Sunday, January 24, 2010

Economies and Unemployment Numbers

Executive Summary: How are different economies handling the levels of unemployment numbers they face due to the economic crisis? One approach is to look at unemployment numbers across economies*** and then look for factors across various economies that would help them manage the rise in unemployment. We wind up by considering education, skills and animal spirits as potential factors for recovery, and identifying questions that will give us more granular understanding of how governments can impact recovery.

Some Country Unemployment Rates
The Economist had a great chart in the fourth quarter of calendar year 2009 that showed pre-financial crisis and post financial crisis unemployment numbers. If you compare post crisis numbers, Spain looked to be in much more pain than the U.S., coming in at 19.3%, with Germany looking to be relatively better off at 8.1%. Despite Spain, the Euro area may have seemed to be handling this pretty well- with the unemployment rate under 10%. Australia seemed to be doing fantastic at 5.7%.

Changes in Country Unemployment Rates
However, when we look at the relative changes from pre to post-crisis numbers, an interesting story emerges.
1. Spain's unemployment rate had changed by a multiple of 1.7 (70% increase).
2. The US rate had changed by a multiple of 2 (100% increase).
3. The British rate had changed 2.5 times. The Japanese rate changed by a little more than that. The rate for France and Netherlands had changed by a multiple of 4.
4. The German unemployment rate had change by more than a multiple of 8!
5. The Australian unemployment rate had changed by a factor of 3.

Finding the Questions in the Numbers- Before Finding the Answers
Interesting numbers? There's more food for thought below.

1. How are specific regions affection these country numbers? E.g. Spain has abysmal numbers- are they tied to a specific region or a sector?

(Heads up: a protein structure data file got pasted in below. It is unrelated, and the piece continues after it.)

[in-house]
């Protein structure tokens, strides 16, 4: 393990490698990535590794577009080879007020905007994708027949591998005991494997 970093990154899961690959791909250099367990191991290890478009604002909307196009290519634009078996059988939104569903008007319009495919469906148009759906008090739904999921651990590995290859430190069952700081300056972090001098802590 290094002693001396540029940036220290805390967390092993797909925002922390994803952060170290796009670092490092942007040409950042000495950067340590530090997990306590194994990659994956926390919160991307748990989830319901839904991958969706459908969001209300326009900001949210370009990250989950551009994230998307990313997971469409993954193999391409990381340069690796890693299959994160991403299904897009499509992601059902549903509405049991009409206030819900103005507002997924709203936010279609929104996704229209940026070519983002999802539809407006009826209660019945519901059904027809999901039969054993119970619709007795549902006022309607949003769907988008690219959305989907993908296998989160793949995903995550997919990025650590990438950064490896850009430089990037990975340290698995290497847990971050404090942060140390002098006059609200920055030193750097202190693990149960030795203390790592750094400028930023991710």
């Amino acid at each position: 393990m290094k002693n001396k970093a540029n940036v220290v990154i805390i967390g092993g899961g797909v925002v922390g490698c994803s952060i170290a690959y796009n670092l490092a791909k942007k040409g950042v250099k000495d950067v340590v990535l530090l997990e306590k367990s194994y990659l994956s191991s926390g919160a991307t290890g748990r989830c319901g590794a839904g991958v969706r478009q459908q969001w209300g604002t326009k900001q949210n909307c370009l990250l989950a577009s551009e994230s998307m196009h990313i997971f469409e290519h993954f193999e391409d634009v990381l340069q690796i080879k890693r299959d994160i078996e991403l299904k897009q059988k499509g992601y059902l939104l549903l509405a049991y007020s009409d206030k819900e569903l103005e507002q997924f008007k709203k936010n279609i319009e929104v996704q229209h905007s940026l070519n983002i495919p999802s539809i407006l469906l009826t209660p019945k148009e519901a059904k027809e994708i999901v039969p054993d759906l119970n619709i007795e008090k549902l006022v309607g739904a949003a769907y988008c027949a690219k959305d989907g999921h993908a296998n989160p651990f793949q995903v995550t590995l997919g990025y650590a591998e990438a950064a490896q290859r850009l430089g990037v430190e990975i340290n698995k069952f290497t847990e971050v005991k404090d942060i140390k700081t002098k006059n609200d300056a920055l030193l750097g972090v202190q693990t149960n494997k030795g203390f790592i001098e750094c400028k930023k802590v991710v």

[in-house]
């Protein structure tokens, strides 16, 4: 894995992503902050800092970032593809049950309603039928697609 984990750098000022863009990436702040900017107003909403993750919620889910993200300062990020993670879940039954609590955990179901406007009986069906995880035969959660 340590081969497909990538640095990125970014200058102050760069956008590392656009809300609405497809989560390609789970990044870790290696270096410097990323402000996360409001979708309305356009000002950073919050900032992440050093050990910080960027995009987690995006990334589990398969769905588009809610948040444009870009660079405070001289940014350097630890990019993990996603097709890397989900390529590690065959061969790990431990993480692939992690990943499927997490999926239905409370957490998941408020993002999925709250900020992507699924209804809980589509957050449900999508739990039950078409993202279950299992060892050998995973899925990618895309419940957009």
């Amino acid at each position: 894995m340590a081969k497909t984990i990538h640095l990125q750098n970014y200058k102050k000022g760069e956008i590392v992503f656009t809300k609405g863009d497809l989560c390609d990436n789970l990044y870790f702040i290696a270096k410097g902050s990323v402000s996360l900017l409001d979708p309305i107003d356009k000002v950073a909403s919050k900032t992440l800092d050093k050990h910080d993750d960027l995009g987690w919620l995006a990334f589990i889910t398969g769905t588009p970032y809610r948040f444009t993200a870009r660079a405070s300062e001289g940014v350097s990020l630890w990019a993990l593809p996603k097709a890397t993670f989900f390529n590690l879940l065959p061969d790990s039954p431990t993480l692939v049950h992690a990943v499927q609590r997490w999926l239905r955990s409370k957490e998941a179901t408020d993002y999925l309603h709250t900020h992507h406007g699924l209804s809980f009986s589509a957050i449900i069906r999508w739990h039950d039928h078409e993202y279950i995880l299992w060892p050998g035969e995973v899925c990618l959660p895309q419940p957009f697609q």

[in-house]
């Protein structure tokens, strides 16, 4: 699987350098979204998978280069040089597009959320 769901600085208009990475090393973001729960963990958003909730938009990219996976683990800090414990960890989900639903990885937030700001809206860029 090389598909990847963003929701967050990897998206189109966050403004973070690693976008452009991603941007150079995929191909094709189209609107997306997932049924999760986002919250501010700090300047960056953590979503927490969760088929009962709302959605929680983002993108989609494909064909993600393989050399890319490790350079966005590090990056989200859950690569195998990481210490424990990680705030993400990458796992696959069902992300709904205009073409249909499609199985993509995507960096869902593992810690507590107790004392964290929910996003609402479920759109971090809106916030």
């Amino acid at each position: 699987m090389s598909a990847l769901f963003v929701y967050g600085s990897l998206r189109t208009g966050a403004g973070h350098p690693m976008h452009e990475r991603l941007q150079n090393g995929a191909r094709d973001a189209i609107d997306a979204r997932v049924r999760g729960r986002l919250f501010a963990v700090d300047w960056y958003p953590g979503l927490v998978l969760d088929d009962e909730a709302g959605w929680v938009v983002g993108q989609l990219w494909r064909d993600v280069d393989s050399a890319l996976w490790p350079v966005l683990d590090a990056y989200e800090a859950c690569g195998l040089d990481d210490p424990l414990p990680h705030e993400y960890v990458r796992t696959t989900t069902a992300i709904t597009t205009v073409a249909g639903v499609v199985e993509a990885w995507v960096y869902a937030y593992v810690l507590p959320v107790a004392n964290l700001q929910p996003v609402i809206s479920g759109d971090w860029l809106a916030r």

* Geography and sector: In the U.S., California has been among the worst hit economies. A real estate bubble is one cause of the problems.
* Other categorizations: The Indian economy may show a dichotomy with the rural markets being more buffeted from global turbulence than the urban markets.

2. What do these reported numbers mean, on the ground, beyond the reporting methodologies?
* In the US, the "real" unemployment rate is being touted at 16% as people are no longer looking for full time employment.

3. What do the low pre-financial crisis numbers in certain economies mean?
* Global trade: 43% of the Australian economy is driven by trade. Its trade with China and East Asian economies has increased significantly in the past few years.
* Socio-Economic & Political Support Systems: European economies have significant support tools (including labor laws) built into the socio-economic system.

4. What does the wide variance in % change in unemployment rate mean?
* Impact of Global Trade: The German, Australian and Japanese economies have trade as a higher component of their GDP, compared to US which has consumption as a massive component. Does that explain their unemployment rate multiples being higher than those of the US?